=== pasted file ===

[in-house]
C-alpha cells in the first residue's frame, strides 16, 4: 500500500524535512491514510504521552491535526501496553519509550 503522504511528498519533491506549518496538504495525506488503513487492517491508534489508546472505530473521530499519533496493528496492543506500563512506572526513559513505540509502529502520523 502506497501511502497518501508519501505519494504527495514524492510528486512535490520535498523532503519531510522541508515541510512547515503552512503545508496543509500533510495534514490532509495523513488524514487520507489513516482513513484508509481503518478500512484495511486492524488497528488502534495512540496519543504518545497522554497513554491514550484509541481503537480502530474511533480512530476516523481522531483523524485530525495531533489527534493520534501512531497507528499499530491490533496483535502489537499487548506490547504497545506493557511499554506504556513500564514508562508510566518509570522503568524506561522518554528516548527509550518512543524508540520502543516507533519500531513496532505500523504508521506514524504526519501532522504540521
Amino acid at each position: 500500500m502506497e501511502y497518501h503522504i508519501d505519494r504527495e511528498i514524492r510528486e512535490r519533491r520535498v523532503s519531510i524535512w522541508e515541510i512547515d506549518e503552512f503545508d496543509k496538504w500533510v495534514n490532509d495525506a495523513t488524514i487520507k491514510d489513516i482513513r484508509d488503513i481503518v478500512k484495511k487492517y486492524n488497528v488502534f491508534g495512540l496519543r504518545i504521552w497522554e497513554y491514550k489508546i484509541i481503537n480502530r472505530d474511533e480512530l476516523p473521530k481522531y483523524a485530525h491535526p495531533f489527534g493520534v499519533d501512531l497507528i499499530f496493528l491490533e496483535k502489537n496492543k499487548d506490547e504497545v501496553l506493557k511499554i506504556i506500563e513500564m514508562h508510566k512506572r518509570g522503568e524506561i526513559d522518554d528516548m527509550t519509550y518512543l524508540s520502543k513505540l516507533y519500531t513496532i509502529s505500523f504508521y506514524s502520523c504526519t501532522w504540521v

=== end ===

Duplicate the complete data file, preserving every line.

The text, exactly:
[in-house]
C-alpha cells in the first residue's frame, strides 16, 4: 500500500524535512491514510504521552491535526501496553519509550 503522504511528498519533491506549518496538504495525506488503513487492517491508534489508546472505530473521530499519533496493528496492543506500563512506572526513559513505540509502529502520523 502506497501511502497518501508519501505519494504527495514524492510528486512535490520535498523532503519531510522541508515541510512547515503552512503545508496543509500533510495534514490532509495523513488524514487520507489513516482513513484508509481503518478500512484495511486492524488497528488502534495512540496519543504518545497522554497513554491514550484509541481503537480502530474511533480512530476516523481522531483523524485530525495531533489527534493520534501512531497507528499499530491490533496483535502489537499487548506490547504497545506493557511499554506504556513500564514508562508510566518509570522503568524506561522518554528516548527509550518512543524508540520502543516507533519500531513496532505500523504508521506514524504526519501532522504540521
Amino acid at each position: 500500500m502506497e501511502y497518501h503522504i508519501d505519494r504527495e511528498i514524492r510528486e512535490r519533491r520535498v523532503s519531510i524535512w522541508e515541510i512547515d506549518e503552512f503545508d496543509k496538504w500533510v495534514n490532509d495525506a495523513t488524514i487520507k491514510d489513516i482513513r484508509d488503513i481503518v478500512k484495511k487492517y486492524n488497528v488502534f491508534g495512540l496519543r504518545i504521552w497522554e497513554y491514550k489508546i484509541i481503537n480502530r472505530d474511533e480512530l476516523p473521530k481522531y483523524a485530525h491535526p495531533f489527534g493520534v499519533d501512531l497507528i499499530f496493528l491490533e496483535k502489537n496492543k499487548d506490547e504497545v501496553l506493557k511499554i506504556i506500563e513500564m514508562h508510566k512506572r518509570g522503568e524506561i526513559d522518554d528516548m527509550t519509550y518512543l524508540s520502543k513505540l516507533y519500531t513496532i509502529s505500523f504508521y506514524s502520523c504526519t501532522w504540521v